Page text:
The USC Approved Backflow Assembly list has long been the gold standard of backflow preventers.
We’re the only backflow tracking solution I’m aware of that doesn’t allow free entry into the ‘manufacturer’ section – instead we employ dropdowns of make & models. We do this to reduce any chance of miss-entry. You wouldn’t believe how many different close-but-not-quite device makes & models we’ve seen when we do data imports for folks. I’m pretty sure they’ve never made a Watts OO7MI0T but I’ve seen a few 007M1QTs before.
Because of this, many prospective customers ask us ‘do you use the USC list?’ – our answer is always the same ‘yes, but…’
Some backflow preventers have been installed now for 40+ years. They *were* on the USC list at one point. But they aren’t now. The USC list is a rolling approved list. Devices are good for a period of three years and then they must be renewed to stay on the list.
Are they still allowed? That’s up to your purveyor jurisdiction – the general answer is yes – if it was compliant when it was installed it’s still compliant today. We’re hearing about more and more jurisdictions that are clamping down on that a bit but for the most part as long as it’s still functioning it isn’t going anywhere. That is as long as you can still find parts for it…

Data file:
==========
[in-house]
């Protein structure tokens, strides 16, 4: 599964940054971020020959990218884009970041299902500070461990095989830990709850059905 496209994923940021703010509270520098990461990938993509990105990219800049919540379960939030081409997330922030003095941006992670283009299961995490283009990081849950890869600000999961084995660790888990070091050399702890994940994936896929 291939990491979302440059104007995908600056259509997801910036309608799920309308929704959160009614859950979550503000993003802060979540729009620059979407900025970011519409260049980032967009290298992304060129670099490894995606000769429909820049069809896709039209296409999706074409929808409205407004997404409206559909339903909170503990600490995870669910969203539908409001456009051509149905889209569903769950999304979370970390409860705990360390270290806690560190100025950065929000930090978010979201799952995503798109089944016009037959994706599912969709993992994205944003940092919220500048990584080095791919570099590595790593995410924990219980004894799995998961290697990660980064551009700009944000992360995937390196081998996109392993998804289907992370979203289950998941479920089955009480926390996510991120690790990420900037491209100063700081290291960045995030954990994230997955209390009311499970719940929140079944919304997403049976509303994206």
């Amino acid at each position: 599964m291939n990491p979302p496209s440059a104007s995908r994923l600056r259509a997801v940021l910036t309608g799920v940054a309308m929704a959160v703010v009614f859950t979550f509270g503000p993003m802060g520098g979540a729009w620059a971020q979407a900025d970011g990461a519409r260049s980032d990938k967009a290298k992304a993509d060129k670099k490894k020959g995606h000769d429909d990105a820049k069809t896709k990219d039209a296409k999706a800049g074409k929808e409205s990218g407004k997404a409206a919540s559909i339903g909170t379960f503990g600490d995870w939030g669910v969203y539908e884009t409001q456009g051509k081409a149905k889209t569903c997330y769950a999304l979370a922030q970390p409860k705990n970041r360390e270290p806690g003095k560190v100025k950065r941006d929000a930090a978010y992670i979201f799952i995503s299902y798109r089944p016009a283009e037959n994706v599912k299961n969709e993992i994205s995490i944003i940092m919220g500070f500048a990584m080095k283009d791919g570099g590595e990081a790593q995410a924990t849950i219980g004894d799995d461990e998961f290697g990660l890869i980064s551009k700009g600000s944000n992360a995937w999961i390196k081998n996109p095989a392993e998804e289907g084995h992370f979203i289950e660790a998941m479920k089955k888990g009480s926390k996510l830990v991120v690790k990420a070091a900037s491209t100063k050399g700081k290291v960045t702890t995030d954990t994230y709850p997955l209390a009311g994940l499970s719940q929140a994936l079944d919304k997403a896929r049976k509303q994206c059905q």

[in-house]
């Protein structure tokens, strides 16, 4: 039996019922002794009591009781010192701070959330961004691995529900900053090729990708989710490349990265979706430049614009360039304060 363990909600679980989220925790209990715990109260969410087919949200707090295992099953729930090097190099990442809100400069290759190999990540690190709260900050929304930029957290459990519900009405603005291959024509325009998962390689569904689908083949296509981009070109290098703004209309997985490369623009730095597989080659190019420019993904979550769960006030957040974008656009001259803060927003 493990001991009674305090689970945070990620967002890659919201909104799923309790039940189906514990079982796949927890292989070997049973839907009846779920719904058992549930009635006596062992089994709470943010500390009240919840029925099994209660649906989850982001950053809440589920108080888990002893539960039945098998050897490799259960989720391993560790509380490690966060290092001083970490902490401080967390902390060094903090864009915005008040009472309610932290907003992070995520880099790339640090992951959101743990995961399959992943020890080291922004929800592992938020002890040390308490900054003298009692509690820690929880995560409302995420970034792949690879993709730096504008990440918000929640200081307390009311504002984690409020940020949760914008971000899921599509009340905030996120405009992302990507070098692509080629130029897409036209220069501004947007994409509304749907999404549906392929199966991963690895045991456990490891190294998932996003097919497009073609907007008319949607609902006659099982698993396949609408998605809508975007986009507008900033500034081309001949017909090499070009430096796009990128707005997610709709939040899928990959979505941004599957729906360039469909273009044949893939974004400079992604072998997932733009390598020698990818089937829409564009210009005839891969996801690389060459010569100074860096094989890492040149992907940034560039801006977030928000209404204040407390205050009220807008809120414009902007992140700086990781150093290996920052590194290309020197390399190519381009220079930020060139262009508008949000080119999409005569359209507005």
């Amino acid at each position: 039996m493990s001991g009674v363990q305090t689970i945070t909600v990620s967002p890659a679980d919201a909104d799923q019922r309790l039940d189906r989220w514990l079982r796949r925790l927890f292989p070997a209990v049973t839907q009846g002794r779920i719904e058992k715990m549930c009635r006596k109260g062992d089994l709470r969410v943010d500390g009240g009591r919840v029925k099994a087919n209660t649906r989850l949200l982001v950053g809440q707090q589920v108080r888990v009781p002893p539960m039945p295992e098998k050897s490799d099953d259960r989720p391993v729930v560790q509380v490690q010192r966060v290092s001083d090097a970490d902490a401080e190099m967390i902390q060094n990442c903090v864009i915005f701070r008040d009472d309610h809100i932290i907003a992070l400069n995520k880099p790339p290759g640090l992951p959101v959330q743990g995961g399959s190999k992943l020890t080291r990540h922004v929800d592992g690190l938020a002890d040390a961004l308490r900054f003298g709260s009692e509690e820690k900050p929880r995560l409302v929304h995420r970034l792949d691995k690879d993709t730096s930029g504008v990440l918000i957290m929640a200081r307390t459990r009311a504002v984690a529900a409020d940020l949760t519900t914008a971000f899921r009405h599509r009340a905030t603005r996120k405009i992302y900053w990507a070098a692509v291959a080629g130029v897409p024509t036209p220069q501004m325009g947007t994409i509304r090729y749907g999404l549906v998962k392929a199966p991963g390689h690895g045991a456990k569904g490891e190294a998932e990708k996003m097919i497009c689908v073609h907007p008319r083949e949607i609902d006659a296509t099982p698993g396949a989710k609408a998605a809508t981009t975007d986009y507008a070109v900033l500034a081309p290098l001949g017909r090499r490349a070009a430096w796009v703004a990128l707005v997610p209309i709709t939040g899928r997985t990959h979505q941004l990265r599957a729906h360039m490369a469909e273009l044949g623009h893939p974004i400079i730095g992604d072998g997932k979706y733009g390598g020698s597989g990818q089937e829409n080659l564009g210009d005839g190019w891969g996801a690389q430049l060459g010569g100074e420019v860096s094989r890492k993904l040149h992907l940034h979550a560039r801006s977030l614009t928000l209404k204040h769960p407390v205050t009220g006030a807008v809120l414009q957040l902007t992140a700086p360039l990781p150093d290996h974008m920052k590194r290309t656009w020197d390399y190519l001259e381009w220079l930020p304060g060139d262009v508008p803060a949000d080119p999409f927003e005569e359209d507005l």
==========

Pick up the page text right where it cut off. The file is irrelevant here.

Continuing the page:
What’s the breakdown of devices in the field & the USC List?
The 2016 USC List has 3840 device models on it’s list. That’s a big list! It is! However – the USC list breaks down the explicit details of each approved device – not just the distinct model. So for a common device you have a *lot* of entries that include each orientation configuration as well as the size and potentially revisions of those models. Take for example the popular Wilkins 350DA offered in sizes from 2 1/2″ up to 12″. All of those sizes are approved for horizontal & vertical installation and have 2 or 3 revisions. That amounts to a grand total of 37 variations of the Wilkins 350DA on the USC list.
We haven’t found a water purveyor that wants the revision of a device (if that’s even always possible to discern in the field) on a test report. So we keep the devices makes & models a little simpler.
We only track device models by manufacturer, device type, & model. When we sort the USC list like that we end up with 787 different models.
How does that compare to data from the field?
We currently have 1345 different device models in our database. So based on data from our customers testing in the field about 60% of the devices they’ve seen are on the current USC List.
So our full answer from earlier – do we use the USC list? Yes – we monitor it and add new devices when they are added to the USC approved list but the day-to-day life of testing in the field means we also keep track of device models not on the approved list.
So what happens in a jurisdiction that only allows current USC devices? We’ll flip a switch for you and turn off the non-approved devices from the make & model dropdowns. However, if you’re like most testers and are still testing that same device that was discontinued in the early 80’s we’ve got you covered there, too.